Scientist made a new discovery during an excavation in the Tel Tsaf region of the Middle East that could change what we know about the area.
Research was published online recently in the journal PLOS One.
Researchers believe they've found the oldest metal object ever, with preliminary analysis suggesting that it was fashioned and used in the 5th or 6th millennium, according to the study.
Though this might mean nothing to you, it is an important analysis since until this discovery it was believe that inhabitants of this region didn't use metals for another hundred years.
It is also a significant discovery because Tel Tsaf excavations began near the end of the 1970s, according to
The site, which was discovered in the 1950s, has provided a lot of information over the last 40 years. For example, an excavation showed the great wealth of this area as, as well as the peoples' commercial relationships with far away communicates thanks to a large building made out of an adobe-like brick.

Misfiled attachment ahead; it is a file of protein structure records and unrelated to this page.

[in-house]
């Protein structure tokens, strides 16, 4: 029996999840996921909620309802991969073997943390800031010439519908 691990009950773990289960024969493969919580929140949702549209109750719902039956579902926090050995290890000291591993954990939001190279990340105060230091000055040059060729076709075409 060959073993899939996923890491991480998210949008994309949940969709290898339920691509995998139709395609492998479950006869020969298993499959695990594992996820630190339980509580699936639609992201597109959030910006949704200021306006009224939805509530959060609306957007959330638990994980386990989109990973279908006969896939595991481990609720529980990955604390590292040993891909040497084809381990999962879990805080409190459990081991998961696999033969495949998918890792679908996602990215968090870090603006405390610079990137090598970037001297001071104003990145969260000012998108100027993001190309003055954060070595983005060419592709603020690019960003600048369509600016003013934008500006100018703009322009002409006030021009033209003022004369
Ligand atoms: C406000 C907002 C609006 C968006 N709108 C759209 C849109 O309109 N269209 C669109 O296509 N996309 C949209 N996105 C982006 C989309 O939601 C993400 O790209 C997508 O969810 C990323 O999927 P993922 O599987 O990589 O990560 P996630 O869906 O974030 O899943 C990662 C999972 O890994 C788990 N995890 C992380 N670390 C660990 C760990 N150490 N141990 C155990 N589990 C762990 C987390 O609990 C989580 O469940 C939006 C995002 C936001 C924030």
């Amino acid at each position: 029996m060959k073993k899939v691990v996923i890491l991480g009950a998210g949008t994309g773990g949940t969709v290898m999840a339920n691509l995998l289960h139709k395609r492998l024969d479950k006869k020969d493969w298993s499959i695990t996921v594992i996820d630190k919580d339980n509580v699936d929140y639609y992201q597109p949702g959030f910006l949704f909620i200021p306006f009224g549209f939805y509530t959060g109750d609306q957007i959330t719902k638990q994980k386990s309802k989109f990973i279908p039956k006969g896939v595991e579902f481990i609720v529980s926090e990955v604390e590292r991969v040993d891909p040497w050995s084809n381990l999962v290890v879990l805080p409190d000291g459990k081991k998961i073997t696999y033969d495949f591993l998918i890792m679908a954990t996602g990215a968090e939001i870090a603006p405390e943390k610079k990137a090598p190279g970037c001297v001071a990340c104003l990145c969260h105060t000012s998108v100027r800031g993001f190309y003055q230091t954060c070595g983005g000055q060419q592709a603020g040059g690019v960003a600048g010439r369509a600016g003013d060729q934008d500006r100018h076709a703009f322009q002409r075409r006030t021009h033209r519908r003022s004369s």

The location also had a lot of large grain silos that suggested great wealth too, according to the study.
They've also found big roasting ovens still filled with animal bones, clay figurines, and other kinds of pottery.
Though the excavation continues to provide information, this is the first discovery that could challenge existing notions of history.
The copper awl, which is 4 centimeters long, is also unique because the scientists discovered it inside a grave of a 40-year-old woman.
"The appearance of the item in a woman's grave, which represents one of the most elaborate burials we've seen in our region from that era, testifies to both the importance of the awl and the importance of the woman, and it's possible that we are seeing here the first indications of social hierarchy and complexity," Danny Rosenberg, an archaeologist at the University of Haifa in the Middle East, co-author of the study, said, according to the Inquisitr.com.
The researchers determined that she was buried wearing a 1,668-bead ostrich egg belt and since she was buried inside one of the grain silos, she was probably of great importance.
The placement of the awl means she was buried with it intentionally.
Until the discovery, the earliest evidence of metal use in the Middle East was seen in gold rings found within the Nahal Qanah cave and dated somewhere between 4500 B.C. and 3,800 B.C.